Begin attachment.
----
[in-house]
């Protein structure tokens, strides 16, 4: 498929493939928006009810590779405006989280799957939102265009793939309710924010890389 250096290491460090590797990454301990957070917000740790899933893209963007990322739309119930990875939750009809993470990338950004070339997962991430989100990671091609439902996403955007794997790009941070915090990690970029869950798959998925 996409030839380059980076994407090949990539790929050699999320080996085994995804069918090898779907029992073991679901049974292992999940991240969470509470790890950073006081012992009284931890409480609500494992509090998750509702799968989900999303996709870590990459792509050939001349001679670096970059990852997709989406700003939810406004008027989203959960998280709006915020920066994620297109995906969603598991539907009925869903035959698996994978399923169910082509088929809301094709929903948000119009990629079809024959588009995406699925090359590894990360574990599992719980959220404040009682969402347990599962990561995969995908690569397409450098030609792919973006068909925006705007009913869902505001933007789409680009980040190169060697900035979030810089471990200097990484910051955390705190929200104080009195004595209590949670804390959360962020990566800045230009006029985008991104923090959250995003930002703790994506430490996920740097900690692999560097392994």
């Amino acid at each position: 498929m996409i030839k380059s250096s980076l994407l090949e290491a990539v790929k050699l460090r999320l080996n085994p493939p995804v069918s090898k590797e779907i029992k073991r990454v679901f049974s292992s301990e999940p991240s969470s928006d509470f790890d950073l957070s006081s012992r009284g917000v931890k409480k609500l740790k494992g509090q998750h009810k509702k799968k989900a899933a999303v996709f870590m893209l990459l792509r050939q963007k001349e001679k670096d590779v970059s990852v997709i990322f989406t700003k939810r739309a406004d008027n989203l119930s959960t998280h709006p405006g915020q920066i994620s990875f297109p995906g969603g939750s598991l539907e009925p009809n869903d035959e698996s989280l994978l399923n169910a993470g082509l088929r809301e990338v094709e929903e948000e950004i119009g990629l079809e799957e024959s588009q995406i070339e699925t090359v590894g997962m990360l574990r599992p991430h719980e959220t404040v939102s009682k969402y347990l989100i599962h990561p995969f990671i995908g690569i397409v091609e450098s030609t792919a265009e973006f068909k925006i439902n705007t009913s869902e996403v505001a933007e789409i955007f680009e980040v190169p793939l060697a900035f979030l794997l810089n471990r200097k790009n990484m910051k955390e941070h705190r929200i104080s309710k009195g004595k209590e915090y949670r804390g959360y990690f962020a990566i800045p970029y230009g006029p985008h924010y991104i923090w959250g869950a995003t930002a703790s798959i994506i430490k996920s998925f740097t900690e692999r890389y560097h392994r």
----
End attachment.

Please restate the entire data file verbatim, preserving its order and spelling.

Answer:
[in-house]
């Protein structure tokens, strides 16, 4: 498929493939928006009810590779405006989280799957939102265009793939309710924010890389 250096290491460090590797990454301990957070917000740790899933893209963007990322739309119930990875939750009809993470990338950004070339997962991430989100990671091609439902996403955007794997790009941070915090990690970029869950798959998925 996409030839380059980076994407090949990539790929050699999320080996085994995804069918090898779907029992073991679901049974292992999940991240969470509470790890950073006081012992009284931890409480609500494992509090998750509702799968989900999303996709870590990459792509050939001349001679670096970059990852997709989406700003939810406004008027989203959960998280709006915020920066994620297109995906969603598991539907009925869903035959698996994978399923169910082509088929809301094709929903948000119009990629079809024959588009995406699925090359590894990360574990599992719980959220404040009682969402347990599962990561995969995908690569397409450098030609792919973006068909925006705007009913869902505001933007789409680009980040190169060697900035979030810089471990200097990484910051955390705190929200104080009195004595209590949670804390959360962020990566800045230009006029985008991104923090959250995003930002703790994506430490996920740097900690692999560097392994």
């Amino acid at each position: 498929m996409i030839k380059s250096s980076l994407l090949e290491a990539v790929k050699l460090r999320l080996n085994p493939p995804v069918s090898k590797e779907i029992k073991r990454v679901f049974s292992s301990e999940p991240s969470s928006d509470f790890d950073l957070s006081s012992r009284g917000v931890k409480k609500l740790k494992g509090q998750h009810k509702k799968k989900a899933a999303v996709f870590m893209l990459l792509r050939q963007k001349e001679k670096d590779v970059s990852v997709i990322f989406t700003k939810r739309a406004d008027n989203l119930s959960t998280h709006p405006g915020q920066i994620s990875f297109p995906g969603g939750s598991l539907e009925p009809n869903d035959e698996s989280l994978l399923n169910a993470g082509l088929r809301e990338v094709e929903e948000e950004i119009g990629l079809e799957e024959s588009q995406i070339e699925t090359v590894g997962m990360l574990r599992p991430h719980e959220t404040v939102s009682k969402y347990l989100i599962h990561p995969f990671i995908g690569i397409v091609e450098s030609t792919a265009e973006f068909k925006i439902n705007t009913s869902e996403v505001a933007e789409i955007f680009e980040v190169p793939l060697a900035f979030l794997l810089n471990r200097k790009n990484m910051k955390e941070h705190r929200i104080s309710k009195g004595k209590e915090y949670r804390g959360y990690f962020a990566i800045p970029y230009g006029p985008h924010y991104i923090w959250g869950a995003t930002a703790s798959i994506i430490k996920s998925f740097t900690e692999r890389y560097h392994r």